Witness taped Baxter lawyer's payment offer

It's not a good time for drugmakers to be connected with "questionable payments" in foreign countries. The Justice Department is on an enforcement tear, probing pharma companies for potential violations of the Foreign Corrupt Practices Act (FCPA). Just last week, Pfizer ($PFE) disclosed some potentially problematic payments that it has referred to the feds, and other drugmakers, including Eli Lilly ($LLY) and Merck ($MRK), have found themselves questioned and subpoenaed in FCPA probes.

Apparently, a Baxter International ($BAX) lawyer in Mexico City didn't get the memo. Jorge Hernandez Marin, an attorney for the drug and device maker in a dispute with a Mexican shipping company, offered plane tickets and money to an expert witness for the other side, provided he'd leave the country rather than appear in court. The witness recorded the offer on tape, which was obtained by the Associated Press.

Marin hasn't been charged with a crime. As the ABA Journal reports, Mexican law prohibits paying an expert witness to give false testimony. Bribery charges only apply when public officials are involved. FCPA only applies to interactions with public officials, too. A Baxter spokeswoman told AP the offer "was not intended seriously and the lawyer had no authority to offer it or act on it." Baxter has pulled Marin off all its legal work, the company said.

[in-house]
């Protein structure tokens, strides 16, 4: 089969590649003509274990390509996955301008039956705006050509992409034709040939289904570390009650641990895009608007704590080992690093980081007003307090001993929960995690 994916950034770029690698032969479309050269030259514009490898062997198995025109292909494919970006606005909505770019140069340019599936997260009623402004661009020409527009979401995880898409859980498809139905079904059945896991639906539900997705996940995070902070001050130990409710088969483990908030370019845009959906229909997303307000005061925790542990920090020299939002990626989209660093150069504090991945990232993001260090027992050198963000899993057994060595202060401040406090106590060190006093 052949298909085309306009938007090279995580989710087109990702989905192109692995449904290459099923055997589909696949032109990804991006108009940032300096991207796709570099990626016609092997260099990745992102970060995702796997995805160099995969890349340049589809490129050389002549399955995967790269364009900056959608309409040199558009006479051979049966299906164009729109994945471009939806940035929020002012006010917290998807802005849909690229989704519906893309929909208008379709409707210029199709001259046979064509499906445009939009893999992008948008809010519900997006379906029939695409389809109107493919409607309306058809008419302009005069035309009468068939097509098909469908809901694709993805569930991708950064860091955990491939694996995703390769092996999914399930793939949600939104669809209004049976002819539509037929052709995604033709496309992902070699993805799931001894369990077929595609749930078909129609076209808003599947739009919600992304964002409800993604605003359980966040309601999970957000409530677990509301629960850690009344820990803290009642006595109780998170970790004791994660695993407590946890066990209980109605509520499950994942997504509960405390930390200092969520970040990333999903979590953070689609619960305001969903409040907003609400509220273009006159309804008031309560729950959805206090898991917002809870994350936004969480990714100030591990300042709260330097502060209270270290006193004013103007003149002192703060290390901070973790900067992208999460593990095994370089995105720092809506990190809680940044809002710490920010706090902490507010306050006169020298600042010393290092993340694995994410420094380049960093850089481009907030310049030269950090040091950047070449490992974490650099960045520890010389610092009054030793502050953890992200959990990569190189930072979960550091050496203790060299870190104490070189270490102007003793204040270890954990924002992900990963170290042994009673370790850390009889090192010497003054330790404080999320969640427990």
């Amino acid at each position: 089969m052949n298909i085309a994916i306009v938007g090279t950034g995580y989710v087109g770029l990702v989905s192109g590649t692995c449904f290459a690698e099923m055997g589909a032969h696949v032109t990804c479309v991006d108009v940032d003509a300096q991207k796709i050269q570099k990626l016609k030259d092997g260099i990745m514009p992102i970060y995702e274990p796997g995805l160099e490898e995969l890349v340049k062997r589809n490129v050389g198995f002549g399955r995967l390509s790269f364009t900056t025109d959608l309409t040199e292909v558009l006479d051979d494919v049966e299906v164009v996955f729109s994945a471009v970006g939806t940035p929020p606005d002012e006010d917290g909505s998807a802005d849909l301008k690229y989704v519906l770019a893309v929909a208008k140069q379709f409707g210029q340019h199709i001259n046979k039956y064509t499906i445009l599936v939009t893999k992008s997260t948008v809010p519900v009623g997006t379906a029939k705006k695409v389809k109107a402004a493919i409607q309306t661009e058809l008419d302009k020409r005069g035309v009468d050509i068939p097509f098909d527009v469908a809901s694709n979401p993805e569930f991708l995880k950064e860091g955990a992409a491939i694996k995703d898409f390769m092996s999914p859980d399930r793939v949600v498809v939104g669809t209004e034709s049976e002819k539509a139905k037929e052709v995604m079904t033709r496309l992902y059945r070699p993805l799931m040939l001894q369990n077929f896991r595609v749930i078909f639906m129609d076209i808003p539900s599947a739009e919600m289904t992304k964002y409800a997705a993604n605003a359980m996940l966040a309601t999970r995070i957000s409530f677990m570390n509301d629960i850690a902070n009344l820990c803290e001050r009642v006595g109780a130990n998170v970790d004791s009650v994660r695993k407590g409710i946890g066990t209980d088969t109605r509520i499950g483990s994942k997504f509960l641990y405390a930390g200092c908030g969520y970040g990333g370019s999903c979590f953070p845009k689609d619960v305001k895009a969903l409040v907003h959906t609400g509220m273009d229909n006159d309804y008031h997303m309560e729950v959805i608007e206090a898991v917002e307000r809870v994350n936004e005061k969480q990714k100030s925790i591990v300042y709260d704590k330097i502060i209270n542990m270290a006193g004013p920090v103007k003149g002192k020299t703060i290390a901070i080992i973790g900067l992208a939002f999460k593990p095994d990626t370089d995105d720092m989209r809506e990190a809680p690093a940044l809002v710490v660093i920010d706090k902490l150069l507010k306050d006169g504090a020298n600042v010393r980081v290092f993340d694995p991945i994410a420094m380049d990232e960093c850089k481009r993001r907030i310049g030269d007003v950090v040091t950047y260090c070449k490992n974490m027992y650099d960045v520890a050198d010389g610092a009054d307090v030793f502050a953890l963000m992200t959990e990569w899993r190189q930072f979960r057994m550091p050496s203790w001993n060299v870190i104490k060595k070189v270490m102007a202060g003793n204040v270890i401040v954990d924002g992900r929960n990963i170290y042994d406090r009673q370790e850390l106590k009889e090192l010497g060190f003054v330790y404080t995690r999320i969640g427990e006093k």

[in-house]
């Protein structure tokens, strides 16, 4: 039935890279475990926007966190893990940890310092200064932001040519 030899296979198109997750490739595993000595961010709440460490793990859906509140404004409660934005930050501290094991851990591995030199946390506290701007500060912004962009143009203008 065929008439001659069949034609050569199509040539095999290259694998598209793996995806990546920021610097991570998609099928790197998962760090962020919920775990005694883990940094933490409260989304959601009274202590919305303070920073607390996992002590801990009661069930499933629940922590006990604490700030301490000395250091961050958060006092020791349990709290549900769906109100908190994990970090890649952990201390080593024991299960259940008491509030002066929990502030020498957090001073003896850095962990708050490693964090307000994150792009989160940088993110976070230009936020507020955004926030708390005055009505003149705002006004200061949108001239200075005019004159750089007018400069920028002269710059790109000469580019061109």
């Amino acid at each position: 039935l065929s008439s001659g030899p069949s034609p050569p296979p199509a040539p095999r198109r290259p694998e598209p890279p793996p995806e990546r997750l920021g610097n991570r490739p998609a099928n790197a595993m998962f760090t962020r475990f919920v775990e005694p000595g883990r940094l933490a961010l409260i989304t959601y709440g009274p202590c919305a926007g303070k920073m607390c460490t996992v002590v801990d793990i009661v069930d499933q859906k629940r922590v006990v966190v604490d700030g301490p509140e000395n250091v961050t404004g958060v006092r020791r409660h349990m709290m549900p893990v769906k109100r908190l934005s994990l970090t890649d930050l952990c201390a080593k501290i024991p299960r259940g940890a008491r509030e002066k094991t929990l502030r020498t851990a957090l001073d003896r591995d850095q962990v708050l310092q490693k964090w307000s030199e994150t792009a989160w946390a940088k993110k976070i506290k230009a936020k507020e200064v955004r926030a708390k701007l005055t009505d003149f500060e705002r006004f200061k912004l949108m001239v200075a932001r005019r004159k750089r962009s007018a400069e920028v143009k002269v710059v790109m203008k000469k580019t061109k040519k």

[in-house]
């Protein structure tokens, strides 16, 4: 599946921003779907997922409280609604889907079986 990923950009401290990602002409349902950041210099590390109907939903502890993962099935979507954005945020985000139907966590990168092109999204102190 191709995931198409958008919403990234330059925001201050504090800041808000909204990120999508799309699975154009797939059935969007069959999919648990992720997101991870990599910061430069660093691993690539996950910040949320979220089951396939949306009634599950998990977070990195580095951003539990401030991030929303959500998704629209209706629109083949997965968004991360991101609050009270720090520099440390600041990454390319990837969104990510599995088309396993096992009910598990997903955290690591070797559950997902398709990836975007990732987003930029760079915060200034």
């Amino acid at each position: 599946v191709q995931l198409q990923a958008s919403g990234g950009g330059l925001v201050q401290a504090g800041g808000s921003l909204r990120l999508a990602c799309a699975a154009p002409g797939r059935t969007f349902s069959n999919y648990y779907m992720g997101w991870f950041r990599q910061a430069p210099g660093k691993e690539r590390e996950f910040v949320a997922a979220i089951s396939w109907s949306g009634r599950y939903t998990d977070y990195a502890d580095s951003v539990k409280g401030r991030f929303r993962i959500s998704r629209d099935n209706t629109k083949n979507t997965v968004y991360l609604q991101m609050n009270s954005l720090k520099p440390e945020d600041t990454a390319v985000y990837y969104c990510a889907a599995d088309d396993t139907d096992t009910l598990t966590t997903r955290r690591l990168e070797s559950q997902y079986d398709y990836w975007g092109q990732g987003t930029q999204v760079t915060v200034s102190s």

- read the ABA Journal piece
- get more from AP

Suggested Articles

Several of the industry's top players had a strong performance in the fourth quarter, growing revenues at high single digits. Others? Not so much.

Viatris, the merger of Mylan and Pfizer's Upjohn, has fleshed out its board and C-suite with a raft of Pfizer and Mylan veterans.

An FDA approval of Lilly’s Cyramza combo would pit it against AZ's Tagrisso, which has charted impressive survival gains in EGFR-positive lung cancer.